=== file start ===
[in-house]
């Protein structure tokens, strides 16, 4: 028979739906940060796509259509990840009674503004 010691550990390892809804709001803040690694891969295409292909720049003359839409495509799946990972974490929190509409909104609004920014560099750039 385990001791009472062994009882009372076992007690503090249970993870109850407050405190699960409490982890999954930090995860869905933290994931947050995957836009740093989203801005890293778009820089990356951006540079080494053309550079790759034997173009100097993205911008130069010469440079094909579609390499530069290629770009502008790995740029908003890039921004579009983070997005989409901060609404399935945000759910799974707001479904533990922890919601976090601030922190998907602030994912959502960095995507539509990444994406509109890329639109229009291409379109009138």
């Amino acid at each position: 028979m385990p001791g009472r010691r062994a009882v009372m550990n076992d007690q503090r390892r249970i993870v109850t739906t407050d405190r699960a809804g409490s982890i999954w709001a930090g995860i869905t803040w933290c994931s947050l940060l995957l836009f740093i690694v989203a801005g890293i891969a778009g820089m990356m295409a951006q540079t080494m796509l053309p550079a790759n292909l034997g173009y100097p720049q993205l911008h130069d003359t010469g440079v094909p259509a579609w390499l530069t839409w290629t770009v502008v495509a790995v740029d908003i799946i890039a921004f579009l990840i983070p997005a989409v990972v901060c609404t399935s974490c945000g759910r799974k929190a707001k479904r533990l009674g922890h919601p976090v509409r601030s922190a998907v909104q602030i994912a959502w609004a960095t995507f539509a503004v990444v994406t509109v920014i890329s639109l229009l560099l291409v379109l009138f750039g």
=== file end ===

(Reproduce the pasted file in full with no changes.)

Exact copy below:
[in-house]
């Protein structure tokens, strides 16, 4: 028979739906940060796509259509990840009674503004 010691550990390892809804709001803040690694891969295409292909720049003359839409495509799946990972974490929190509409909104609004920014560099750039 385990001791009472062994009882009372076992007690503090249970993870109850407050405190699960409490982890999954930090995860869905933290994931947050995957836009740093989203801005890293778009820089990356951006540079080494053309550079790759034997173009100097993205911008130069010469440079094909579609390499530069290629770009502008790995740029908003890039921004579009983070997005989409901060609404399935945000759910799974707001479904533990922890919601976090601030922190998907602030994912959502960095995507539509990444994406509109890329639109229009291409379109009138």
């Amino acid at each position: 028979m385990p001791g009472r010691r062994a009882v009372m550990n076992d007690q503090r390892r249970i993870v109850t739906t407050d405190r699960a809804g409490s982890i999954w709001a930090g995860i869905t803040w933290c994931s947050l940060l995957l836009f740093i690694v989203a801005g890293i891969a778009g820089m990356m295409a951006q540079t080494m796509l053309p550079a790759n292909l034997g173009y100097p720049q993205l911008h130069d003359t010469g440079v094909p259509a579609w390499l530069t839409w290629t770009v502008v495509a790995v740029d908003i799946i890039a921004f579009l990840i983070p997005a989409v990972v901060c609404t399935s974490c945000g759910r799974k929190a707001k479904r533990l009674g922890h919601p976090v509409r601030s922190a998907v909104q602030i994912a959502w609004a960095t995507f539509a503004v990444v994406t509109v920014i890329s639109l229009l560099l291409v379109l009138f750039g």